Virginia officials order removal of American flag from construction site, calling it a 'target' for protestors

An American flag presented at a Richmond, Va., construction site was taken down almost as soon as it went up Friday after city officials voiced concerns that it could be a "target" for demonstrators and protesters.

Since the death of George Floyd in police custody in late May, protests and marches have continued throughout the nation. While most demonstrations have remained peaceful, officials worried the flag could pose a "safety risk" for the July Fourth weekend, according to The Washington Post.

"Over the past month we've seen buildings and structures around Capitol Square vandalized and flags, dumpsters, a bus and other items set ablaze during demonstrations around the city," Dena Potter, spokeswoman for the Virginia Department of General Services, said in an email Friday. 

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"When we saw the flag, we were concerned that it could become a target, so we told the contractor to remove it," Potter said.

The decision to take down the flag upset a subcontractor, whose fireproofing company utilized tarps to create a giant flag — nearly the size of a one-story building — as a portion of a $300 million construction project.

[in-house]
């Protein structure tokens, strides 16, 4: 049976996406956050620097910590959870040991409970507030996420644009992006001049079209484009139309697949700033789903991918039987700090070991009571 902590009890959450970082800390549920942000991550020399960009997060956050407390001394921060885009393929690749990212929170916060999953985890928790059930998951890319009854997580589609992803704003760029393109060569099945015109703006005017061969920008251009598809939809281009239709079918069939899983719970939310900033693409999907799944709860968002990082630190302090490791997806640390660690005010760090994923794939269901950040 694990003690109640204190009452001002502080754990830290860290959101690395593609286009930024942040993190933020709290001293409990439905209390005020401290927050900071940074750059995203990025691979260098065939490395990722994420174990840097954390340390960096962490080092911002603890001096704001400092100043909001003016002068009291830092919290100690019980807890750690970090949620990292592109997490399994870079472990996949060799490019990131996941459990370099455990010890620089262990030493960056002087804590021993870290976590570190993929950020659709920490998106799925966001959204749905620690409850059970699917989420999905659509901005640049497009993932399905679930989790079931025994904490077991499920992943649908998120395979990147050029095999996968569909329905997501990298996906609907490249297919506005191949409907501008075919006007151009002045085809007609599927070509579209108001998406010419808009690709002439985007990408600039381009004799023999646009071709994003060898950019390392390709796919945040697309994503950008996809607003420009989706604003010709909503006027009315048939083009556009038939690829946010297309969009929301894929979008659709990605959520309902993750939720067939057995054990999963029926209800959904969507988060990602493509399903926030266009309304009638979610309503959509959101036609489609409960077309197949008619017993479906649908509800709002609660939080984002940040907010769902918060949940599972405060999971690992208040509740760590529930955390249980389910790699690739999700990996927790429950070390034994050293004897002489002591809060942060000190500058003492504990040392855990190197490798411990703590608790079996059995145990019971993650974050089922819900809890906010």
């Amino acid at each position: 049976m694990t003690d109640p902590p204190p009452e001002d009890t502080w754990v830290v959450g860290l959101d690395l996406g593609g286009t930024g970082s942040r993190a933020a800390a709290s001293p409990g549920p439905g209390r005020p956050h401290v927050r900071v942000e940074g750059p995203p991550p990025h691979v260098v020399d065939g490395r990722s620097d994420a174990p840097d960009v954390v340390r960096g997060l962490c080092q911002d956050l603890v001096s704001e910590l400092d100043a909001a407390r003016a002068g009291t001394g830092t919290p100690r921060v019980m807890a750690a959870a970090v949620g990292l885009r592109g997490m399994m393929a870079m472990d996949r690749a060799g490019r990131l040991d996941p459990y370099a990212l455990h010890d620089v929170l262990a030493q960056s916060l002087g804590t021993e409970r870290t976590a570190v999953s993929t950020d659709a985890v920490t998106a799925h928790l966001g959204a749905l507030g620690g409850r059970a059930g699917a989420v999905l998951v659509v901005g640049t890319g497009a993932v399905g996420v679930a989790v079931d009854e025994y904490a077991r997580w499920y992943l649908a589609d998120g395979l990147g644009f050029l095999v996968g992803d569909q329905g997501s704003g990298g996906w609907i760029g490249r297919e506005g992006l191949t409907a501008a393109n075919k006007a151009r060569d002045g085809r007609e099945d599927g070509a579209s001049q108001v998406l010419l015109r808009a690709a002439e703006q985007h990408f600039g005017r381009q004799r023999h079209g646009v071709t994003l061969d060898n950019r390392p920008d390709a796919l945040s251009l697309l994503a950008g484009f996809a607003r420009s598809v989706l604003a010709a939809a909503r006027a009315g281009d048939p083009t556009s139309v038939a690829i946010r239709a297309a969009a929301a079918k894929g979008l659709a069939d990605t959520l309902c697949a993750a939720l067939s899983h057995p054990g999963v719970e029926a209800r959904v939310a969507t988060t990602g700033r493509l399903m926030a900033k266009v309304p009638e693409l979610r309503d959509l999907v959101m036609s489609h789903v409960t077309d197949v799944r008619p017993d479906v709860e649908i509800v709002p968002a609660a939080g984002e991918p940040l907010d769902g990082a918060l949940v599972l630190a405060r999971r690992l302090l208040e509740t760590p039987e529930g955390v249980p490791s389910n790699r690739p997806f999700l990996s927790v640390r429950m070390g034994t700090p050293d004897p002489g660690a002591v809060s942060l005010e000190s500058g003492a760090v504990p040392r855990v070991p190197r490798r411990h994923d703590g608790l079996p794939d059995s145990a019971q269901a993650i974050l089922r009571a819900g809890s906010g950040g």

"Since when is this flag, on this weekend, IN THIS COUNTRY, a Target!!" wrote Eric Winston of American Coatings Corp. in a Facebook post. "Let me guess, if I had a black lives matter flag it would be 'ok'!?"

Winston added that the flag was put up with the permission of the project's general contractor, Gilbane Building Company. Gilbane complied with the order, and the flag was removed.

Winston disputed the request, writing that "the American Flag is a symbol of Freedom."

"I'm all for the freedoms and liberty's we have in this country, Protest, sure. Take a knee during the national anthem, whatever floats your boat. Marry who you want, absolutely! That's what this flag represents! It's bull [expletive] that you made us take it down." he added.

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Potter said that there was no issue taken with a standard-sized American flag still flying on a crane above the object but that the massive flag hanging just a few stories above the ground was an easier reach and could be a potential target.

Potter commended Gilbane for removing the flag.

"They were very responsive when we asked them to remove it," she said in an email, adding that worker safety was the top priority while also preventing any damage to the flag.